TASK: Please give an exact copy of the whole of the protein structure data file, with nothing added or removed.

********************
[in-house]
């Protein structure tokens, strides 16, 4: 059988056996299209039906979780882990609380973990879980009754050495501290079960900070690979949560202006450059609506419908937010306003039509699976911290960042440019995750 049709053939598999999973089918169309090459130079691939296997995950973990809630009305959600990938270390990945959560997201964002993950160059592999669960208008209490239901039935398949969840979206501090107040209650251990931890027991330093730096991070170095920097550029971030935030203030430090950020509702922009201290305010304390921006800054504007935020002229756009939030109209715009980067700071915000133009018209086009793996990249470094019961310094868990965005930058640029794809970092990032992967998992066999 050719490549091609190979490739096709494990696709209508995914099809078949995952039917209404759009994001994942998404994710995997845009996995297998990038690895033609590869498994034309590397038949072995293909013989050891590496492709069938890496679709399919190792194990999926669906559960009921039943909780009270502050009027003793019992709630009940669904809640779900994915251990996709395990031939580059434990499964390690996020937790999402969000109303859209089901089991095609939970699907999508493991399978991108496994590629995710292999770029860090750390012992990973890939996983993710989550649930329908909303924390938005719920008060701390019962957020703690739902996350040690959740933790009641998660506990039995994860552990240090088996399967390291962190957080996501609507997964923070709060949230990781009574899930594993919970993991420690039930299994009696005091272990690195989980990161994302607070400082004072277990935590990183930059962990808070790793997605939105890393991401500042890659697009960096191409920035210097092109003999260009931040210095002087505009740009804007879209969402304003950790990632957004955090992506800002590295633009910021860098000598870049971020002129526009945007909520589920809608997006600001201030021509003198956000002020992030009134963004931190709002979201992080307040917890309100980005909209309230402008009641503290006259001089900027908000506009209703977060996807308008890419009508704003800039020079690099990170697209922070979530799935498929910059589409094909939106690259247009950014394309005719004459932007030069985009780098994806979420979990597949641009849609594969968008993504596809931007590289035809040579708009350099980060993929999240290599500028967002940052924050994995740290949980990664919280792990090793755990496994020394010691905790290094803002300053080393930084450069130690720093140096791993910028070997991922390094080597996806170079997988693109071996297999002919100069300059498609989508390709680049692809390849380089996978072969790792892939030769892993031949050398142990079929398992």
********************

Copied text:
[in-house]
């Protein structure tokens, strides 16, 4: 059988056996299209039906979780882990609380973990879980009754050495501290079960900070690979949560202006450059609506419908937010306003039509699976911290960042440019995750 049709053939598999999973089918169309090459130079691939296997995950973990809630009305959600990938270390990945959560997201964002993950160059592999669960208008209490239901039935398949969840979206501090107040209650251990931890027991330093730096991070170095920097550029971030935030203030430090950020509702922009201290305010304390921006800054504007935020002229756009939030109209715009980067700071915000133009018209086009793996990249470094019961310094868990965005930058640029794809970092990032992967998992066999 050719490549091609190979490739096709494990696709209508995914099809078949995952039917209404759009994001994942998404994710995997845009996995297998990038690895033609590869498994034309590397038949072995293909013989050891590496492709069938890496679709399919190792194990999926669906559960009921039943909780009270502050009027003793019992709630009940669904809640779900994915251990996709395990031939580059434990499964390690996020937790999402969000109303859209089901089991095609939970699907999508493991399978991108496994590629995710292999770029860090750390012992990973890939996983993710989550649930329908909303924390938005719920008060701390019962957020703690739902996350040690959740933790009641998660506990039995994860552990240090088996399967390291962190957080996501609507997964923070709060949230990781009574899930594993919970993991420690039930299994009696005091272990690195989980990161994302607070400082004072277990935590990183930059962990808070790793997605939105890393991401500042890659697009960096191409920035210097092109003999260009931040210095002087505009740009804007879209969402304003950790990632957004955090992506800002590295633009910021860098000598870049971020002129526009945007909520589920809608997006600001201030021509003198956000002020992030009134963004931190709002979201992080307040917890309100980005909209309230402008009641503290006259001089900027908000506009209703977060996807308008890419009508704003800039020079690099990170697209922070979530799935498929910059589409094909939106690259247009950014394309005719004459932007030069985009780098994806979420979990597949641009849609594969968008993504596809931007590289035809040579708009350099980060993929999240290599500028967002940052924050994995740290949980990664919280792990090793755990496994020394010691905790290094803002300053080393930084450069130690720093140096791993910028070997991922390094080597996806170079997988693109071996297999002919100069300059498609989508390709680049692809390849380089996978072969790792892939030769892993031949050398142990079929398992």